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Jefferson County Law Enforcement Association speaks up at sentencing of treasurer.

COURTESY PHOTO - Jennifer Goelze, Madras Pioneer - News  The question on the minds of Jefferson County Sheriff's Office employees wasn't answered in Jefferson County Circuit Court on Friday, March 20.

The sheriff's union's former treasurer, 46-year-old Jennifer Goelze, of Madras, was sentenced to 39 months in prison for stealing more than $60,000 over the course of four years. She entered a guilty plea to seven counts of first-degree theft. Her plea deal included the dismissal of nine counts of first-degree theft and two counts of second-degree theft.

"No one understands why," said Crook County District Attorney Wade Whiting, who prosecuted the case. He said that is what will bother victims the most.

"This is really a case of really shocking betrayal," Whiting said.

Goelze was a records deputy with the sheriff's office, and he said the union's lack of procedural safeguards was a testament to members' trust of Goelze.

Goelze had plenty of opportunities to stop and think about her actions, but she didn't, Whiting said. Nor did she ever try to put money back in the accounts she had stolen from.

The account was down to a little more than $5,000 at the time of her last theft, Whiting said.

"Clearly this scheme was collapsing on itself," he said.

He then invited sheriff's employees to speak.

Deputy Sheryl Blackman read a letter from Deputy Cody Smith.

Smith said Goelze "was held in high regard by her co-workers."

He said the sheriff's office is "like a family, and Jennifer was no different."

He said she "came to work and looked us all square in the eye," and he called her actions disgusting.

"She passed judgment on those who committed crimes far less serious," Smith's letter said.

"Jennifer has spat in the face" of her co-workers, he said.

Blackman said Goelze received three or four packages from Amazon every day full of "little crap" -- things from Pampered Chef, princess stuff, jeans with sparkles and Converse for her kids.

"She has literally nothing to show for it," Blackman said, adding that Goelze did not pay off her house or her car, so they cannot be seized to make restitution.

Blackman also said Goelze wasn't working for what was best for union members, knowing that the union wouldn't have enough money to pay attorneys to negotiate for better salaries and benefits.

She said each employee would get $100 at Christmas for a turkey or meal, but that won't happen this year.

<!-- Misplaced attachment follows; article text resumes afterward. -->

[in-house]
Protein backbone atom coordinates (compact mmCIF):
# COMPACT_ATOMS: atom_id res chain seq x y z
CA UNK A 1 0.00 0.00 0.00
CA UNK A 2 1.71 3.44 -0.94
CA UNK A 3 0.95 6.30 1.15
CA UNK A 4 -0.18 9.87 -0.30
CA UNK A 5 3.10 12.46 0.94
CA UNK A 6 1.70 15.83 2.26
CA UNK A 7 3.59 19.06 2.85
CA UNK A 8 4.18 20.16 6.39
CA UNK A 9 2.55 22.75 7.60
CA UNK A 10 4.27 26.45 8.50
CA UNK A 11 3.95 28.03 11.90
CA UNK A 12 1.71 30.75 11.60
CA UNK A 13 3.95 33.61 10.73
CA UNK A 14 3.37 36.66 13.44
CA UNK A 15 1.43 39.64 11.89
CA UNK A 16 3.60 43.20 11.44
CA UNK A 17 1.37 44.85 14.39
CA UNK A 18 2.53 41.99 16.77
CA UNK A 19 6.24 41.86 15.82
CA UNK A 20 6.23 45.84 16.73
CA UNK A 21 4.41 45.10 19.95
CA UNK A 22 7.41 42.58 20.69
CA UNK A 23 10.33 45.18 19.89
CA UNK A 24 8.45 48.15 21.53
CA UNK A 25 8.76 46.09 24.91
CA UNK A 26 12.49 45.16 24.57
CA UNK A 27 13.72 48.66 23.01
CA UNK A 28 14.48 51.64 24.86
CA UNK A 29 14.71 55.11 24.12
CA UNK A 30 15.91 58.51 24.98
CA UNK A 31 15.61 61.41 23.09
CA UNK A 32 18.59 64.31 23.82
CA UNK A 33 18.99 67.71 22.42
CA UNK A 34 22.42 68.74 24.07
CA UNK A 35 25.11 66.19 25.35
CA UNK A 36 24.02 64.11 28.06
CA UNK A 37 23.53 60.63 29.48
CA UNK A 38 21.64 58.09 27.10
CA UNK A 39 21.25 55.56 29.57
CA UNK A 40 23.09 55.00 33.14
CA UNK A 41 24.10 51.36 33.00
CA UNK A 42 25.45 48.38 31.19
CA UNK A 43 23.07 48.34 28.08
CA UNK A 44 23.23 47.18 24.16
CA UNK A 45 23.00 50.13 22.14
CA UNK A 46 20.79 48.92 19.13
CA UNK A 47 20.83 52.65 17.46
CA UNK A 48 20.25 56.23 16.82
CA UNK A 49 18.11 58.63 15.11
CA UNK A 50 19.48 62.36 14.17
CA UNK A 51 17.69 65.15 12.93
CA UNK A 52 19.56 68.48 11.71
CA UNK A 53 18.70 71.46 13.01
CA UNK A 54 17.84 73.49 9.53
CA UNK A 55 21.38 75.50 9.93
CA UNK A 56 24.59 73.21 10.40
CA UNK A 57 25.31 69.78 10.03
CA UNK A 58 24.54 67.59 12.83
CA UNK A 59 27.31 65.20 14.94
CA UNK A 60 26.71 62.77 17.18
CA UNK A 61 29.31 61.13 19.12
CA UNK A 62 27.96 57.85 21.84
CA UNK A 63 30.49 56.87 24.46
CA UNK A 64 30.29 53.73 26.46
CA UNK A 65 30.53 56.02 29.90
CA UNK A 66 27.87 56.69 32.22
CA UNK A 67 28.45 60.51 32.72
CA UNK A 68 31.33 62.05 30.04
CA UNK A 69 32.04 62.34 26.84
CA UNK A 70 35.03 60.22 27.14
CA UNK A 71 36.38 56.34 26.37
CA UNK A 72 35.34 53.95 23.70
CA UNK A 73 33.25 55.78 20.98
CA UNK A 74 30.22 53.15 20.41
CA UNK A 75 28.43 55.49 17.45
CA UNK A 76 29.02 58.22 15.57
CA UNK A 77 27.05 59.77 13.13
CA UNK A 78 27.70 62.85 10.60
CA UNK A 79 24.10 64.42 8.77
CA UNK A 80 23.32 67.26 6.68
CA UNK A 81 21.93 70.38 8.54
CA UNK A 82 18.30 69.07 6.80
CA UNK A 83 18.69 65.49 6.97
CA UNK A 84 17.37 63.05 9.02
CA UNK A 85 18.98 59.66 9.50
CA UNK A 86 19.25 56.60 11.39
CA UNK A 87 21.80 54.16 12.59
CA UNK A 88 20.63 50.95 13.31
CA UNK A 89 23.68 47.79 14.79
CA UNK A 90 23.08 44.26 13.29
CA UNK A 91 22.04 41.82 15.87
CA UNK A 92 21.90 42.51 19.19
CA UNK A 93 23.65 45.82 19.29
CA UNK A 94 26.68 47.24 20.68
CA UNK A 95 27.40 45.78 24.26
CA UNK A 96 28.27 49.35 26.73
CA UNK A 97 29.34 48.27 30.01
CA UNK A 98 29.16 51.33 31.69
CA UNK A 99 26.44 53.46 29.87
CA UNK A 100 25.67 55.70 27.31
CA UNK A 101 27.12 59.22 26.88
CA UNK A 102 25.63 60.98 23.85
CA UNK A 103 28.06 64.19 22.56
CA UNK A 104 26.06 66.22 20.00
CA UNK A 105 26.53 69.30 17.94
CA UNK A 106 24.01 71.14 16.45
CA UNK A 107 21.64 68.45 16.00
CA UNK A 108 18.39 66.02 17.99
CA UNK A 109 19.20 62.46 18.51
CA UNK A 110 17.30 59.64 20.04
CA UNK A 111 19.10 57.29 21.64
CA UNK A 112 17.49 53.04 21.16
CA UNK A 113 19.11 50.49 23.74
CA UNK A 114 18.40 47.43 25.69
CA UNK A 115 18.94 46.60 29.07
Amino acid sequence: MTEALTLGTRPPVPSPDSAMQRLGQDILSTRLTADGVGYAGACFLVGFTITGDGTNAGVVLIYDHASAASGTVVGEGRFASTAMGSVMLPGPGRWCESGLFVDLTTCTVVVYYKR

"She's basically saying, 'My need to have new jeans is more important than your need to feed your family,'" Blackman said.

Blackman said the sheriff's office doesn't think Goelze should get special treatment, and she was worried about public perception that Goelze was getting a break because she worked for the office.

"We need to trust our government, and when the government acts badly" it should be held to a higher standard, Blackman said.

She said the office should be given some immediate restitution, even a small amount.

Deputy Melody Zistel said the sheriff's office employees see each other day, sometimes more than they see their own families, and they feel like a family.

"I really felt like I was kicked in the gut," she said. "I believe restitution needs to be made."

Then Zistel spoke directly to Goelze.

"I forgive you," she said. "I don't think you've asked for it, but I forgive you."

She told Goelze she wants to see her do better, and she expressed sympathy for Goelze's family, saying she knows they are hurting.

"We're all hurting," she said.

Goelze's attorney, Jennifer Kimble, opened by saying that in another similar case in the county -- alluding to Misty Foster's case -- the person received no prison time. But Goelze will serve time.

"She's not asking for a day less," Kimble said. "She has no excuse for her conduct. She offers no excuse. She simply did a bad thing ... She could not be more sorry."

Judge Annette Hillman asked Goelze if she wanted to make a statement.

"No, Your Honor," Goelze replied.

"In part, I think that's a little disappointing for those that are present," Hillman said.

"You're held to a higher standard," she continued. "There has to be checks and balances."

She told Goelze that in some ways, it must feel good to have the cycle of thefts end.

She also told her that she needed to move forward and be an example to her children and family.

Hillman then read each count, explaining the consequence of each.

Then Deputy Joseph Mead asked her a series of questions and took her through a door to the right.

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